I remember being on a date age 16 and being utterly terrified; it was the second time I’d been on a date with a boy and this time we’d gone for Chinese. I hadn’t known this before, if I had I’d probably have tried to move the meeting somewhere else, but I was now sat opposite him, staring at the menu in front of me, internally screaming as I tried to work out what to eat. No, I’m not a picky eater, no I don’t hate Chinese cuisine, I bloody love it, I was simply terrified of eating in front of a potential romantic interest. ‘If I order too much, he might deem it unladylike, or I might get bloated. If I don’t eat that’s just as weird, I can’t be that girl.’ Throughout my relationship with this boy I would often eat extreme portion sizes around him, returning home to either a giant meal or a day of fasting in fear of either my body not looking appealing whilst around him, or for him to think I wasn’t a relaxed girl who could eat pizza, play video games and hang with his mates.
Almost five years later, I found myself yet again on a date, different boy, same situation.
‘Do you want some bar snacks?’
My mind screams ‘there’s no dainty way to eat any of these, you ate seven hours ago, you’ll be fine.’ Thus an hour and two drinks later, my empty belly was unable to cope with a minute amount of alcohol and I had to excuse myself home, despite the fact that we’d spent the whole date discussing how much I love cooking and burgers. My utter fear of eating in front of others won again.
I love food, my mum still tells stories of me demanding fish and chip dinners before I even had the teeth that would enable me to chew; I come from a family where gatherings are based around massive Indian feasts, but growing up female has never allowed my relationship with food to be simple. From pre-pubescence I’ve had the two Cs, calories and carbs, drilled into my head like some sort of perverse green cross code; when choosing lunch I instinctively turn over the packaged goods, check fat, sugar and calorie content whilst mentally planning how the rest of my meals will fit in with this purchase. Crazy and controlling perhaps, but this is a shadow on the deeper issues affecting young women these days.
Over the last few years a number of friends have been diagnosed with eating disorders. Whilst they varied in type, all seem to suffer from one similar fear; how others perceived them eating. None would eat around me for fear of being judged on how much/little they ate or for me thinking them disgusting for enjoying food that was high in calories or fat. One would show me her instagram obsessively, and point out how all the food was rigorously prepared, how healthy all of it was, and how everyone commenting was saying how good it look and how they envied her ability to eat all this food and stay slim. In reality she was barely having a bite of the food, but the feeling that strangers off the internet admired her was enough to keep this destructive behaviour going. I have friends without diagnosed eating disorders who will run for hours before a meal, who will starve themselves for a day before a date, all because they are scared of the public labelling them ‘fat.’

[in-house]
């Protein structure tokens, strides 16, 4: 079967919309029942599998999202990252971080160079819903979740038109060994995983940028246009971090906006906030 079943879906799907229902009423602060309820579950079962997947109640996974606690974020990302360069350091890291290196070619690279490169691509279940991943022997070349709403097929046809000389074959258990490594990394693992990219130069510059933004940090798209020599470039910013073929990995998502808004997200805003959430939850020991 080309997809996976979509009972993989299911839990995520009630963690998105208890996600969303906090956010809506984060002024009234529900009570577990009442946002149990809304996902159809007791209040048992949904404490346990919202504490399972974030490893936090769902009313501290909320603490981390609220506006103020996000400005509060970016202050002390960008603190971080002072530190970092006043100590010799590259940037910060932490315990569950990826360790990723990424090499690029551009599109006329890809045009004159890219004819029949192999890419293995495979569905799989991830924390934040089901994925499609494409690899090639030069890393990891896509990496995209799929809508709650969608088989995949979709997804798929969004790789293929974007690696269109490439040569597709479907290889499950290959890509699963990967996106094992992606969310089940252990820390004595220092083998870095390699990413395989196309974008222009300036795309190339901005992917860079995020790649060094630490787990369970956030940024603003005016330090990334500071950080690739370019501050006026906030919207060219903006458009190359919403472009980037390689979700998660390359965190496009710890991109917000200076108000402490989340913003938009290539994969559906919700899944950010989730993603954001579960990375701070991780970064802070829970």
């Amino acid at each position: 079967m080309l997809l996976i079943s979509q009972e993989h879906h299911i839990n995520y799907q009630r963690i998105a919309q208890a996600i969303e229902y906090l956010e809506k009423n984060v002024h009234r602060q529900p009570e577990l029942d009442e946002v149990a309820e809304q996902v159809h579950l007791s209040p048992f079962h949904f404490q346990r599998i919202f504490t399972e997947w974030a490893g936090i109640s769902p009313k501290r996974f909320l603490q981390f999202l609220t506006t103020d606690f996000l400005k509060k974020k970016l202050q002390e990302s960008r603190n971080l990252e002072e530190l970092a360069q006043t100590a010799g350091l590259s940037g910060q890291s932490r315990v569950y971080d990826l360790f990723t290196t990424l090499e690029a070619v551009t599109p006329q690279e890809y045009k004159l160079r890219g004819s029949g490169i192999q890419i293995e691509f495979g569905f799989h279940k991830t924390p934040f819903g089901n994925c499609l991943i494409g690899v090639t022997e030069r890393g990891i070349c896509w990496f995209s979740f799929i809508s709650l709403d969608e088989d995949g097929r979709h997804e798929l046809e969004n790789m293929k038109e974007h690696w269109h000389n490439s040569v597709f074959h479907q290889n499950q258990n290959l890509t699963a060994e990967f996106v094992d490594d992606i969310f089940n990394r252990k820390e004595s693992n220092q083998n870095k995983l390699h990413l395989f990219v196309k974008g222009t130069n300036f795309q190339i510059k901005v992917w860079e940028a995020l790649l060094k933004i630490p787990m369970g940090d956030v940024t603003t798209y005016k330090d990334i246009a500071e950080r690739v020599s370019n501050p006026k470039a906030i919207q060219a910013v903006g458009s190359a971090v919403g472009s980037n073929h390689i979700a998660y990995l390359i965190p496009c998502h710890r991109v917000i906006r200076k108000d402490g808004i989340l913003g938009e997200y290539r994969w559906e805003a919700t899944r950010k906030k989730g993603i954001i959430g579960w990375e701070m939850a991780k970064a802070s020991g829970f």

But this doesn’t mean that there isn’t a huge pressure for women to eat. The rise of ‘foodie’ culture and ‘curvy’ women had lead to there being an increasing pressure on women to eat large amounts of food and still maintain ‘desirable’ figures. In America the Carl’s Jnr have come under severe criticism for depicting tiny models rolling about in next to nothing, all the while shoving their latest burger creation in her gob. Not a day goes by without some female celebrity declaring how much she hates exercise and loves food. mmmm, you can so realistically have a size 0 body and eat all the fast food you want…right?
With all this in mind, we have the recent Facebook page ‘Women Who Eat On Tubes.’ The owner claims it to be a artistic venture, an avant garde look at something that society usually looks down upon. However a brief survey of the comments shows a vile and aggressive sentiment towards women simply performing a necessary function to stay alive. It fetishises eating, it makes it seem weird that women should enjoy food and publicly do so, because hey, women don’t eat, shit or wake up looking anything but immaculate right? Because we’re still conforming to the Victorian standard of placing femininity on some sort of absurd pedestal, and thus preventing these angelic creatures from mucking about in masculine pursuits such as actively enjoying staying alive.
In response to this, a group of women on twitter have started the hashtag #LadiesWhoLunch. It’s a conscious effort to make women feel at ease with food and more importantly eating publicly. All I would ask is that you share your photos and videos of you enjoying food using the hashtag and just continue to love sustenance. Fetishes are deemed fetishes because they are out of the ordinary; lets make ladies lunching as blasé as it gets.